Update on Pickens seniors’ efforts to improve property tax exemptions
By David Kelly
Pickens Seniors for Change—the local group working to amend the current property tax exemptions for senior citizens of Pickens County—has made some progress since its well-attended public meeting in April.
Lee Williamson, the group’s leader, recently met with Pickens Commissioner Robert Jones, County Tax Commissioner Darren Satterfield and County Tax Assessor Roy Dobbs for guidance on how best to structure the amendment.
Support from county leaders is important to reflect local government agreement with putting the amendment referendum on the ballot for the next election. The alternative would be to have over 4,000 signatures on the petition available on the Pickens Seniors for Change website www.pickensseniorsforchange.com. Currently about half of the needed signatures have been received.
When asked for a statement on her position regarding the exemption amendment effort, Becky Denney, a long-time Big Canoe resident and Pickens County Commissioner, said “It is my understanding that state legislators have discussed this with concerned citizens. Also, the board of commissioners have had dialogue with the board of education. Therefore, it is in the forefront of the state & local government officials' minds. We will be working on the details of the solution of these concerns.”
The board of education is officially ambivalent on this subject, publicly noting that the board is not responsible for determining how property should be taxed for education purposes or the language of property tax provisions. Rather, the board’s role is role to determine the school district’s expense budget and to ultimately adjust the tax millage to have district income match expenses.
Currently the homestead exemption from the Pickens County School District ad valorem property taxes for educational purposes exempts those resident taxpayer households who have household income of $25,000 from all sources and are disabled or are 65 years of age of older.
There is no cost of living adjustment provision in the current exemption law. The $25,000 income threshold, set many years ago, prohibits most senior residents from obtaining the homestead exemption and makes Pickens a much less desirable place for retirees to live compared to neighboring counties.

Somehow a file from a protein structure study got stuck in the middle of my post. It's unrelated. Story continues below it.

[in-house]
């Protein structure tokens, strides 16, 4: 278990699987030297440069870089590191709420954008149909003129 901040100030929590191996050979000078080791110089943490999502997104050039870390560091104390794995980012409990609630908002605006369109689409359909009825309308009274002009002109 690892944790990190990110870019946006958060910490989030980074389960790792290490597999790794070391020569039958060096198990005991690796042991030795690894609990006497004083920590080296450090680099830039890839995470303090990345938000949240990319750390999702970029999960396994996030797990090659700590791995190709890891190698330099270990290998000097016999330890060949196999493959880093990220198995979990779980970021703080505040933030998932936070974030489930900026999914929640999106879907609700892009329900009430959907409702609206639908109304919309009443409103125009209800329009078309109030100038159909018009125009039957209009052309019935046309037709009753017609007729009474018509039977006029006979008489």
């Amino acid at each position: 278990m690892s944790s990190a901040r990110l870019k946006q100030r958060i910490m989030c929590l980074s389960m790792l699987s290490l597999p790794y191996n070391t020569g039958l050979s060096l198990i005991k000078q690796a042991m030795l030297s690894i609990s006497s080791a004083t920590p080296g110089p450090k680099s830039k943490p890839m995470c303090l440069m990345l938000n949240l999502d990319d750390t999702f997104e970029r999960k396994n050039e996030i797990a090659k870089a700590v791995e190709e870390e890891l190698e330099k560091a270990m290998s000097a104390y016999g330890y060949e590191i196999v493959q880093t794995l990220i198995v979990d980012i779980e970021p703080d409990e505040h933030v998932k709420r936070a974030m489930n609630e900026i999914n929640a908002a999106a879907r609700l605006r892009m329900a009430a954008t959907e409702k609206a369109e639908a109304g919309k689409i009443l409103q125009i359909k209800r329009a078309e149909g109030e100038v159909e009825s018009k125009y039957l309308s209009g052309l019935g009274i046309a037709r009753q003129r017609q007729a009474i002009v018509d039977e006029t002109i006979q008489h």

Most counties in North Georgia do not have an income cap and none that do have such an income threshold exclude these types of income in their cap calculation.
Since the April meeting, Pickens Seniors for Change appears to have settled on detailed language proposed for the amended exemption provision consistent with what they believe will gain the commissioner, business and public support. On advice of Jones and other community leaders, Williamson proposes amendment language that would increase the income threshold to $35,000 (adjusted annually using the annual Social Security COLA increase) with the definition of income excluding Social Security benefit payments as well as pension and retirement income including IRA distributions.
In addition the proposed amendment language provides for a five-year trial period to determine if the effects of the revised exemption on property tax receipts have been significantly detrimental. This “sunset” provision is intended to appease potential voter concern that this amendment might dramatically reduce school tax receipts. At the end of five years, the proposed amendment gives the county commissioners the option of offering voters an amendment to the then prevailing law.
Pickens Seniors for Change also point out that a county-wide property value reassessment would largely, if not entirely, offset the impact of a broader property tax exemption for senior citizens. Williamson believes such a reassessment is long overdue and necessary to remove major anomalies in the current property tax rolls.